Mohamad Shaifulbahri wants to see a shift in the stories we tell. A global approach to diversity is needed.
Mohamad Shaifulbahri (Shai) is a creative producer and arts educator from Singapore who is currently based in London. He holds an MA in Creative Producing from the Royal Central School of Speech and Drama. He founded and was the Artistic Director of Yellow Chair Productions and recently started Bhumi Collective, a Singapore-UK company telling stories about the lesser seen, lesser heard, and the lesser talked about, which staged its debut production at the Edinburgh Fringe Festival in 2016. He now serves as Joint Artistic Director. In the UK, his credits include: PIAF (Charing Cross Theatre), everything that rises must dance (Resolution 2016), bhumi (Edinburgh Fringe), Bunker Without Borders (Bunker Theatre) In Singapore, his credits include: Every Brilliant Thing, Ikan Girl (Bhumi Collective), The Last Five Years, Off Centre, Those Who Can't, Teach (Yellow Chair Productions), Lord of the Flies, Everything but the Brain (Sight Lines Productions)
Eastman would consider himself a Musicker. He encourages the world to see music as a verb and not a noun.
Eastman Presser is a musicker (sic) from Ohio, USA. After studying music technology and composition at Oberlin Conservatory, Eastman is now based in London studying Practice as Research at the Royal Central School of Speech and Drama. His practice takes interaction between sound and the body as a starting point for creating situations that humorously problematize ideas of listening, genre, and mediation. His practice synthesizes percussion, electro-acoustic music, media theory, and performance theory. He has performed internationally in the US, UK, and Germany.
Tim considers a change in emphasis on the way audiences and theatre makers engage with art.
Tim is an Obie-award winning UK-based theatre-maker. He was an actor for many years before starting to write – and he still performs in much of his work. His plays include My Arm, ENGLAND (a play for galleries), An Oak Tree, The Author, Adler & Gibb and (with Andy Smith) what happens to the hope at the end of the evening. Tim tours his work nationally and internationally. He also writes for younger audiences. A series of plays inspired by Shakespeare’s lesser characters includes I, Malvolio and I, Peaseblossom. For the RSC Tim has directed The Taming of the Shrew, King Lear and I, Cinna (the poet) – all for young audiences. Other directing credits include Jeramee, Hartleby and Oooglemore for the Unicorn Theatre, London, and The Complete Deaths for Spymonkey. His next play, Beginners, opens at the Unicorn Theatre in March 2018. Awards for Tim’s work include an Edinburgh Fringe First, a Herald Archangel, two Total Theatre awards, and the Brian Way award for best children’s play.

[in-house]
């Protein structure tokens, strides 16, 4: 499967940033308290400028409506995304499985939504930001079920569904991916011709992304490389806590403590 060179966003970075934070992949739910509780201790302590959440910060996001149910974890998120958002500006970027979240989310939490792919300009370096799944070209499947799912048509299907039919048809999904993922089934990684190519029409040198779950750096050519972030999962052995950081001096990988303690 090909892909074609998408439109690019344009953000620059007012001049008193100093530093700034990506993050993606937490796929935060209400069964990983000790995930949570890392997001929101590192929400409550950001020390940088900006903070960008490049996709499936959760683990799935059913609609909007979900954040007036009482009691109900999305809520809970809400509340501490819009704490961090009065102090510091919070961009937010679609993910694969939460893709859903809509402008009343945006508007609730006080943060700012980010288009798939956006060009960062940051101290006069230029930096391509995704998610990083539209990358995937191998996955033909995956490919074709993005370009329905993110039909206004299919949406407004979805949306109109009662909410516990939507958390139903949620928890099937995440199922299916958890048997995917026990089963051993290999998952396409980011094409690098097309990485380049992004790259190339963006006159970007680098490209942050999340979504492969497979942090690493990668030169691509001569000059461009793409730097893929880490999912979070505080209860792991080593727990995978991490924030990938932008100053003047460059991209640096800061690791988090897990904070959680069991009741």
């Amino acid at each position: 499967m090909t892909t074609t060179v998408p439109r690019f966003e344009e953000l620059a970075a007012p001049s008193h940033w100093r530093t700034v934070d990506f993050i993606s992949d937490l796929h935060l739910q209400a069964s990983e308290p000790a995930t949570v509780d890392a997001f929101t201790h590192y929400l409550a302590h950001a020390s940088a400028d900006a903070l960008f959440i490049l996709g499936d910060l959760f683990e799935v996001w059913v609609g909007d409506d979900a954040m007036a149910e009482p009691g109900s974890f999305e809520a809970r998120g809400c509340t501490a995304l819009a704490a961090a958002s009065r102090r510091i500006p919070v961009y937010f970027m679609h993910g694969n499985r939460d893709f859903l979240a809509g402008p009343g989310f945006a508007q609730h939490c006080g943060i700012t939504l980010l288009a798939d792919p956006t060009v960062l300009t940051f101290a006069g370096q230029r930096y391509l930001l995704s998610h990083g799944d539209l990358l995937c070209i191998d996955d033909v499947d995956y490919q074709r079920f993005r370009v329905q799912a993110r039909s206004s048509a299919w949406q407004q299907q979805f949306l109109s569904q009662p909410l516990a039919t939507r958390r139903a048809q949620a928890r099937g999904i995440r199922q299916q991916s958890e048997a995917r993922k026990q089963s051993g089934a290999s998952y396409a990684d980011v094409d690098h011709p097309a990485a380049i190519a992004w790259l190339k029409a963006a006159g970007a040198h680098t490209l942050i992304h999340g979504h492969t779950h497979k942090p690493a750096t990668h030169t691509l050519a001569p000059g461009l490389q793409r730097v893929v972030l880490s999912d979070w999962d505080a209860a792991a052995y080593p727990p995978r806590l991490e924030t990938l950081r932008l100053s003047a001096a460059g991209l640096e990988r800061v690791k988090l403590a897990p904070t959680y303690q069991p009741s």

Phoenix offers a world in which we look beyond conventional approaches to fashion and costume, and instead transcend traditional narratives.
Phoenix Thomas is a Queer costume artist, researcher, and performance maker specialising in issues of gender, identity and representation. Having completed their PhD in Queering Costume Design at The Royal Central School of Speech and Drama in 2016, Phoenix recently undertook further Post-Doctoral Research into Costume Research Methodologies as part of the Costume in Focus Research Group at Aalto University. Phoenix has been working as a costume designer and maker for many years, and through their doctoral Practice has developed an exploratory mode of costume-centered performance as an independent performance maker in both dance and interactive performance installations - most recently 'My Sex' - a solo piece designed performed and produced for the Trans Pride Brighton Arts Programme at the Marlborough Theatre Brighton.
Samantha discusses the ever-growing video game industry and suggests that actor training needs to develop to get on board with the creation of games.
Sam is studying her MA in Actor Training and Coaching at the Royal Central School of Speech and Drama, and is due to hand in her final project - on the same topic as her talk - in September. Previously, she studied her BA in Music and Drama at Royal Holloway, University of London. She is a director, composer and video game enthusiast.
Sally Mackey explores the value of performance practices in establishing and catalysing place attachment.
Sally Mackey is Professor of Applied Theatre and Performance at The Royal Central School of Speech and Drama, University of London where she founded the first UK undergraduate degree in applied theatre. On the editorial board of RiDE: the Journal of Applied Performance and Theatre and advisory board of Applied Theatre Research, she is a key figure in the Applied and Social Theatre field. Reflecting a related interest in theatre ecology, she was a member of the Arts and Humanities Research Council (AHRC) commissioning panel for the major themes of ‘Landscape and Environment’ and ‘Living with Environmental Change’ and the cross RCUK panel ‘Valuing Nature: Health and Wellbeing’. Publishing on performance, place, community and the environment, she has co-edited themed editions in RiDE - ‘On Site and Place’ and ‘Environmentalism’ - and has completed outputs from three AHRC grants in the last few years: Challenging Place, Performing Local Places and Performing Abergavenny.
Paula Kiel delves into the world of life & death, considering different modern-day ways for us to communicate with the deceased.
Paula Kiel is a PhD candidate at the London School of Economics and Political Science. Her PhD project explores practices of preparing for post-mortem online communication. Her research interests include: death online, the internet and computer-mediated communication, visual media, media and everyday life and technological innovation. Her paper “The Emerging Practices of the Collective Afterlife: Multimodal Analysis of Websites for Post-mortem Digital Interaction” won the Best Student Paper Award at the 2017 Association of Internet Researchers (AoIR) conference.
Sara Hirsch teaches spoken word & poetry in schools. She calls for the world to see the value in this as an invaluable tool in education.
Sara Hirsch is a London grown performance poet, graduating from The Royal Central School of Speech and Drama in 2011 from the BA Acting course, specialising in collaborative and devised theatre. Sara recently completed her Master’s degree in Creative Writing and Education at Goldsmiths University and is one of a handful of trained spoken word educators working in schools and communities across the world. In 2014 Sara won the UK Poetry Slam Championships and subsequently went on to represent the UK in various international competitions. She ranked third in the World Slam Championships in 2014, won the European Slam in Madrid in 2016 and was a finalist in the BBC Slam in 2017. Sara has performed at Glastonbury, has toured extensively both in the UK and internationally and has had two full length poetry collections published by Burning Eye Books.